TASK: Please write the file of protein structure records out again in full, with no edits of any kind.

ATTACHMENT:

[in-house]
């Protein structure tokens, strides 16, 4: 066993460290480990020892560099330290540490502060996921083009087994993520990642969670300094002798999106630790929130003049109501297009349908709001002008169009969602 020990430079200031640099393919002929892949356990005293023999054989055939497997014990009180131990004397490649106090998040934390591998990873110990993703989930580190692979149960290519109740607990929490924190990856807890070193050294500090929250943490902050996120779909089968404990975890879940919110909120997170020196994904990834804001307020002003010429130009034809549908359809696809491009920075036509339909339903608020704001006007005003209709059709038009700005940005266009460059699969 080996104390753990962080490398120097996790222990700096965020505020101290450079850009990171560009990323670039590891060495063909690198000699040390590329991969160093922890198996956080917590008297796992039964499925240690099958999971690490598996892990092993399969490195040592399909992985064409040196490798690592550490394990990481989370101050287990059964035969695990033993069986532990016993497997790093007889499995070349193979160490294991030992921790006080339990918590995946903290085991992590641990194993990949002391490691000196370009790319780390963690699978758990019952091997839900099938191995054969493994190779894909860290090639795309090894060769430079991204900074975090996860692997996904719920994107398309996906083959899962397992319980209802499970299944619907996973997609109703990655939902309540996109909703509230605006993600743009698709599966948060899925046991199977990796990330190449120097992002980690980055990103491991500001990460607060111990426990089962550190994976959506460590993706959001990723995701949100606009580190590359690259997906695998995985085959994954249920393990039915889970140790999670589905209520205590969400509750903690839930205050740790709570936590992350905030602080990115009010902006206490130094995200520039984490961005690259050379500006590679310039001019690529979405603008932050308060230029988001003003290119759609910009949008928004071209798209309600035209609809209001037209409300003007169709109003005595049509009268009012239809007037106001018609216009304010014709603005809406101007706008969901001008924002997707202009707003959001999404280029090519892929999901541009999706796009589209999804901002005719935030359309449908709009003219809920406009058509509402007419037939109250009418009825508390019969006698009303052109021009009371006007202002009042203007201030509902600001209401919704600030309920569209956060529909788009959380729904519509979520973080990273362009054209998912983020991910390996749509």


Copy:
[in-house]
């Protein structure tokens, strides 16, 4: 066993460290480990020892560099330290540490502060996921083009087994993520990642969670300094002798999106630790929130003049109501297009349908709001002008169009969602 020990430079200031640099393919002929892949356990005293023999054989055939497997014990009180131990004397490649106090998040934390591998990873110990993703989930580190692979149960290519109740607990929490924190990856807890070193050294500090929250943490902050996120779909089968404990975890879940919110909120997170020196994904990834804001307020002003010429130009034809549908359809696809491009920075036509339909339903608020704001006007005003209709059709038009700005940005266009460059699969 080996104390753990962080490398120097996790222990700096965020505020101290450079850009990171560009990323670039590891060495063909690198000699040390590329991969160093922890198996956080917590008297796992039964499925240690099958999971690490598996892990092993399969490195040592399909992985064409040196490798690592550490394990990481989370101050287990059964035969695990033993069986532990016993497997790093007889499995070349193979160490294991030992921790006080339990918590995946903290085991992590641990194993990949002391490691000196370009790319780390963690699978758990019952091997839900099938191995054969493994190779894909860290090639795309090894060769430079991204900074975090996860692997996904719920994107398309996906083959899962397992319980209802499970299944619907996973997609109703990655939902309540996109909703509230605006993600743009698709599966948060899925046991199977990796990330190449120097992002980690980055990103491991500001990460607060111990426990089962550190994976959506460590993706959001990723995701949100606009580190590359690259997906695998995985085959994954249920393990039915889970140790999670589905209520205590969400509750903690839930205050740790709570936590992350905030602080990115009010902006206490130094995200520039984490961005690259050379500006590679310039001019690529979405603008932050308060230029988001003003290119759609910009949008928004071209798209309600035209609809209001037209409300003007169709109003005595049509009268009012239809007037106001018609216009304010014709603005809406101007706008969901001008924002997707202009707003959001999404280029090519892929999901541009999706796009589209999804901002005719935030359309449908709009003219809920406009058509509402007419037939109250009418009825508390019969006698009303052109021009009371006007202002009042203007201030509902600001209401919704600030309920569209956060529909788009959380729904519509979520973080990273362009054209998912983020991910390996749509």